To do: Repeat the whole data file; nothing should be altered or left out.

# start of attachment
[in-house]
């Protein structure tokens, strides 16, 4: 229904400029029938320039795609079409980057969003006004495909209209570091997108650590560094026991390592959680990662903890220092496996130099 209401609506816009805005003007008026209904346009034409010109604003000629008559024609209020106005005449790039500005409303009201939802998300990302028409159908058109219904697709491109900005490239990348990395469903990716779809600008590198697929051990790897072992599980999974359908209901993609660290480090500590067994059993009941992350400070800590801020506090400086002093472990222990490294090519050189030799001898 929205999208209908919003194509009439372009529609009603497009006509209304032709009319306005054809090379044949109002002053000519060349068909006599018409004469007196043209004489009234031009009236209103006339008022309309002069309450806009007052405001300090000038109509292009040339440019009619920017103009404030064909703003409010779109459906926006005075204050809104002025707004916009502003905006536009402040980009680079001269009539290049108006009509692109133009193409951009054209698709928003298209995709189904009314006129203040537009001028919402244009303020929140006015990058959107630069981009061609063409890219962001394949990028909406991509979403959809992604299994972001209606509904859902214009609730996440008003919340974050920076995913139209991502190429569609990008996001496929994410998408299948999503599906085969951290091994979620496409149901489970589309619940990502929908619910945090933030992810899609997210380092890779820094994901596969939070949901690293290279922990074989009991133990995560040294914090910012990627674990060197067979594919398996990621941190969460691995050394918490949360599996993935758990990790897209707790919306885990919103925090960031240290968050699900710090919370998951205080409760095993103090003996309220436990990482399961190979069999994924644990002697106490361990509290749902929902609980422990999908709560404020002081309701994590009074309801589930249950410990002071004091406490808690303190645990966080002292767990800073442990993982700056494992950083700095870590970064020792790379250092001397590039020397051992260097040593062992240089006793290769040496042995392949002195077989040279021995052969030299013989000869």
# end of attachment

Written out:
[in-house]
């Protein structure tokens, strides 16, 4: 229904400029029938320039795609079409980057969003006004495909209209570091997108650590560094026991390592959680990662903890220092496996130099 209401609506816009805005003007008026209904346009034409010109604003000629008559024609209020106005005449790039500005409303009201939802998300990302028409159908058109219904697709491109900005490239990348990395469903990716779809600008590198697929051990790897072992599980999974359908209901993609660290480090500590067994059993009941992350400070800590801020506090400086002093472990222990490294090519050189030799001898 929205999208209908919003194509009439372009529609009603497009006509209304032709009319306005054809090379044949109002002053000519060349068909006599018409004469007196043209004489009234031009009236209103006339008022309309002069309450806009007052405001300090000038109509292009040339440019009619920017103009404030064909703003409010779109459906926006005075204050809104002025707004916009502003905006536009402040980009680079001269009539290049108006009509692109133009193409951009054209698709928003298209995709189904009314006129203040537009001028919402244009303020929140006015990058959107630069981009061609063409890219962001394949990028909406991509979403959809992604299994972001209606509904859902214009609730996440008003919340974050920076995913139209991502190429569609990008996001496929994410998408299948999503599906085969951290091994979620496409149901489970589309619940990502929908619910945090933030992810899609997210380092890779820094994901596969939070949901690293290279922990074989009991133990995560040294914090910012990627674990060197067979594919398996990621941190969460691995050394918490949360599996993935758990990790897209707790919306885990919103925090960031240290968050699900710090919370998951205080409760095993103090003996309220436990990482399961190979069999994924644990002697106490361990509290749902929902609980422990999908709560404020002081309701994590009074309801589930249950410990002071004091406490808690303190645990966080002292767990800073442990993982700056494992950083700095870590970064020792790379250092001397590039020397051992260097040593062992240089006793290769040496042995392949002195077989040279021995052969030299013989000869």